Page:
I whole heartedly agree that what drives BB’s and makes us the animals we are is never being satisfied with where we are. No matter how far we have come, we want to go further. No matter how big we get, we want to get bigger. No matter how ripped we get, we want to get rippeder (is that a word?). We want to go beyond excellence and achieve perfection but of course it doesn’t exist. And in response to Jason Norcross’s post “The Bodybuilder’s Contradiction”, this is what drives BB’s to pursue the “perfect supplement”. BB’s consider this a quest to be the best you can be but the “others” consider us obsessive. I just don’t understand why they consider us obsessive just because we fret if missing our 2 o’clock feeding or fret over a missed WO. Anyway, I’ve got to cut this short as I’m due for my post post WO feeding. Later.

And there is what I have found to be my biggest training breakthrough. Don’t train for appearance, as it is like chasing buterflys. With a good training log, you can strive for better work output on every training session. You can gear your training to hypertrophy, to max strength, strength endurance, whatever. Those numbers don’t lie. Charles Staley, I hope, starts a revolution with his EDT in that same line of thinking. Its best kept simple. do enough so that you can do more the next time. Too much more and you will burn yourself out mentally and neurologically. Something ceases to work, change it.

Well, I guess I qualify as an “avid” poster - even if you DIDN’T ask for me by name… :slight_smile:

First, I just want to say that Patricia’s post is one of the best I’ve seen on the forum so far. You nailed it, babe!

Second, as far as splits go, unless I’m trying for some very specific goal I will usually train 2-on 1-off, or maybe MTTF (which allows one extra day of recovery per week). Each bodypart being trained once a week on average, unless maybe it’s calves or another small bodypart that I want to focus on. Since I’m now 40, basically ectomorphic and don’t use much in the way of supps, I feel that most people could probably recover adequately (as I do) on this type of program. Of course, this assumes that your nutrition is good (which mine is) and that you’re not in an ultra-ripped state (which I’m not). But ultimately, it comes down to what you can handle at any particular time in your training life, and if you really are worried about recovery, my advice is to watch all the other factors outside of the gym - nutrition, sleep, general life stress, etc. - at least as carefully as your training program.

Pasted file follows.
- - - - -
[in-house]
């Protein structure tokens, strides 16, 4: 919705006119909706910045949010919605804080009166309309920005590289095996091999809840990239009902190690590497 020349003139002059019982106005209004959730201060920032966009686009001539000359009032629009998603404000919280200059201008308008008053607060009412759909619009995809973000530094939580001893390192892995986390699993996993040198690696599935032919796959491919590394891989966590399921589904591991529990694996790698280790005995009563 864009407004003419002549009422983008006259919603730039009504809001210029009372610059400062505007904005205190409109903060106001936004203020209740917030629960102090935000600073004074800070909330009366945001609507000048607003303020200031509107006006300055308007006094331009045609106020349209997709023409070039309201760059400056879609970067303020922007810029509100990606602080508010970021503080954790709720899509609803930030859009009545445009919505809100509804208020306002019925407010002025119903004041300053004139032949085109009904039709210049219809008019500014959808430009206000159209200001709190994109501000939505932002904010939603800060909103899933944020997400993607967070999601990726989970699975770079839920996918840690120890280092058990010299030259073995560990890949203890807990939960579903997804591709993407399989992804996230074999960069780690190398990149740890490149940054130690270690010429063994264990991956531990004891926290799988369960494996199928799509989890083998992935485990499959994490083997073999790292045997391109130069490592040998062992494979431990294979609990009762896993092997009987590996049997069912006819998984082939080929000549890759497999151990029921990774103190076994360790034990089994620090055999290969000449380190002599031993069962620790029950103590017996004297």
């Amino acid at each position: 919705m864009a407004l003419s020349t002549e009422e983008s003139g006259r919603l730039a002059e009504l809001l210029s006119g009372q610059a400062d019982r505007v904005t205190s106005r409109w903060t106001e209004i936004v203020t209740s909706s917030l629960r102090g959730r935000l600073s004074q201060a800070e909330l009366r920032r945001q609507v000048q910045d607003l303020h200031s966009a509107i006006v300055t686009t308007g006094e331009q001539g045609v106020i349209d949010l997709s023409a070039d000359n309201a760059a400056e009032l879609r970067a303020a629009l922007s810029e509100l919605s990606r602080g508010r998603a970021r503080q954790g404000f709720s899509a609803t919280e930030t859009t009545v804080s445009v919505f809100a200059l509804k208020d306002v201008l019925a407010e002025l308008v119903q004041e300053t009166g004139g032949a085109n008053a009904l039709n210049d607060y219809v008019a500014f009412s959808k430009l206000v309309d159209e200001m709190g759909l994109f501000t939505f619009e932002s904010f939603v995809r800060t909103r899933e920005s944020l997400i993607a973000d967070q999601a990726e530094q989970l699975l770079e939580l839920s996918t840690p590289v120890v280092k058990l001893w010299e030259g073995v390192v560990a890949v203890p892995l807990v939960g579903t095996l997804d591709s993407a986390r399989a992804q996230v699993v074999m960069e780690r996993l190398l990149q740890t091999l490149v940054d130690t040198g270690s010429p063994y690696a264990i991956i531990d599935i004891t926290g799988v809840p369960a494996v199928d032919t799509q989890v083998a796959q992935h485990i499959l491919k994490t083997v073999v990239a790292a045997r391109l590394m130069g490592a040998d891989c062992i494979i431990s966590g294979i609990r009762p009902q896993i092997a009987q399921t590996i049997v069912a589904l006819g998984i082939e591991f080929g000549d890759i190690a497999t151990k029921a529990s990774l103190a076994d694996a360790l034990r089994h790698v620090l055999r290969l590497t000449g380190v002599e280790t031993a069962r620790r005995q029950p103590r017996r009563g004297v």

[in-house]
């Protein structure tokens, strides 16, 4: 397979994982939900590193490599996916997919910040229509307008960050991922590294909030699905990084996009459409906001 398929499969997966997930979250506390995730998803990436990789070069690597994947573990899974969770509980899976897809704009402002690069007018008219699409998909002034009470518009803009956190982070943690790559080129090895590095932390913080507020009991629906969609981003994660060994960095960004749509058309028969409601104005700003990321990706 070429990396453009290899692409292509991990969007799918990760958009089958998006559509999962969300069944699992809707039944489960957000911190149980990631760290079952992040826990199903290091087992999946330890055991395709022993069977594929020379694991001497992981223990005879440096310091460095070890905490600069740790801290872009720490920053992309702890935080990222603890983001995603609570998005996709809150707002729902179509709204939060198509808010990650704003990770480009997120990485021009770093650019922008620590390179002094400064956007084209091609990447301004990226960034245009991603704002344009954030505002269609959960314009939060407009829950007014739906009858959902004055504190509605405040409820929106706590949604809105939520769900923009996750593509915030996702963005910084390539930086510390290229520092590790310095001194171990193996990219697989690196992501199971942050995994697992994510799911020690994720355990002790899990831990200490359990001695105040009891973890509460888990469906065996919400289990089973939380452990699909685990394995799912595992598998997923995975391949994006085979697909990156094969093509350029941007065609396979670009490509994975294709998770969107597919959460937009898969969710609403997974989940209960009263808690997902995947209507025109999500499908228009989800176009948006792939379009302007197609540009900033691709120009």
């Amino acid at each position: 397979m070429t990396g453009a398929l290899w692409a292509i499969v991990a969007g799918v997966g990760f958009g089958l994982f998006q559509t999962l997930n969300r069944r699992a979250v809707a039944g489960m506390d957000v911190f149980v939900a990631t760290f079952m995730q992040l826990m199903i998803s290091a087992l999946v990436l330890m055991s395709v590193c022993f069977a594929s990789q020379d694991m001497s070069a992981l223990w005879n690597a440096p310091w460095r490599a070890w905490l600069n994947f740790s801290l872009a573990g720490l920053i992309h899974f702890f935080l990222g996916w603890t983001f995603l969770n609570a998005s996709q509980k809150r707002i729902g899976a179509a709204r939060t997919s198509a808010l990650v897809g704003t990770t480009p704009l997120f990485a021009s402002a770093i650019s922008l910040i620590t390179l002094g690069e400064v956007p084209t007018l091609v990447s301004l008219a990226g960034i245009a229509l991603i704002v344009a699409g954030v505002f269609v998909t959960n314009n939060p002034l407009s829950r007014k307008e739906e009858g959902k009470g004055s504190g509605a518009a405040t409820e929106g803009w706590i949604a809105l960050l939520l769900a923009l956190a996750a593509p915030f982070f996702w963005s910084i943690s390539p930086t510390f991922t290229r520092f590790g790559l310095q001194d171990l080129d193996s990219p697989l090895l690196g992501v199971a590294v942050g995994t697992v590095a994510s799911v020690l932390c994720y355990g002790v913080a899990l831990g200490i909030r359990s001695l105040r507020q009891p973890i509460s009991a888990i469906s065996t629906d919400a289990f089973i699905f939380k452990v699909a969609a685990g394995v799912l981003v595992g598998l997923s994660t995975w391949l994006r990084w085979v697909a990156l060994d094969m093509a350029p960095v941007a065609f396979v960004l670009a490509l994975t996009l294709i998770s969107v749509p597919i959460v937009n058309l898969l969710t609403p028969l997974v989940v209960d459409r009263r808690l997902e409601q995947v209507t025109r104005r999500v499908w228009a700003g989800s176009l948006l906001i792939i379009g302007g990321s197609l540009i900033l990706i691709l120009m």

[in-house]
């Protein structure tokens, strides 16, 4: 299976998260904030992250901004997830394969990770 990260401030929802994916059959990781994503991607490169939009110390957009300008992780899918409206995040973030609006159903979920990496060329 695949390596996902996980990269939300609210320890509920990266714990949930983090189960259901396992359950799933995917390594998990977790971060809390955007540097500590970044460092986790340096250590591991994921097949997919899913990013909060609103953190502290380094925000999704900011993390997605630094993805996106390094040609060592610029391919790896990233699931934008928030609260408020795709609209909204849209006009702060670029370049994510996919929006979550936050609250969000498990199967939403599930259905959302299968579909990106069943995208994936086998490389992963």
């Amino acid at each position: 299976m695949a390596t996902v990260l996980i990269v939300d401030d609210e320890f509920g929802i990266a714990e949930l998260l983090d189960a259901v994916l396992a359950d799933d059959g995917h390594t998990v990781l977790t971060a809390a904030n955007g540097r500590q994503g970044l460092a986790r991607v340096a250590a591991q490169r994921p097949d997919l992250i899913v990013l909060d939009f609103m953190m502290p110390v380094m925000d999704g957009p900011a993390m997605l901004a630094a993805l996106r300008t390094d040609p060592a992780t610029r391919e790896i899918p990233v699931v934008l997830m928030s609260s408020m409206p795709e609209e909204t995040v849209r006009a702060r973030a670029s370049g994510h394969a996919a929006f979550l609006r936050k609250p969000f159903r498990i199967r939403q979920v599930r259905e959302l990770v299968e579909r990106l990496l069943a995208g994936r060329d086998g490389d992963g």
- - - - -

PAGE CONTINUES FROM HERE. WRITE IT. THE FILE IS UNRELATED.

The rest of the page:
Third, as far as the self-image question goes, I’ve found that there’s a sort of “dual” outlook that’s useful in staying at this sport long-term. And that is (a) that you’re pleased with your progress (that is, after you’ve been at it long enough to actually show some progress) while (b) still realizing that there’s a lot of room for improvement. It’s a balancing act of sorts. But if you’re getting down on yourself and just focusing on bad you look compared to Mr. X, just remember a little trick: think about Arnold’s puny hamstrings. Here you have the best physique EVER - and there are still glaring weak points. (Well, it makes me feel better anyway…)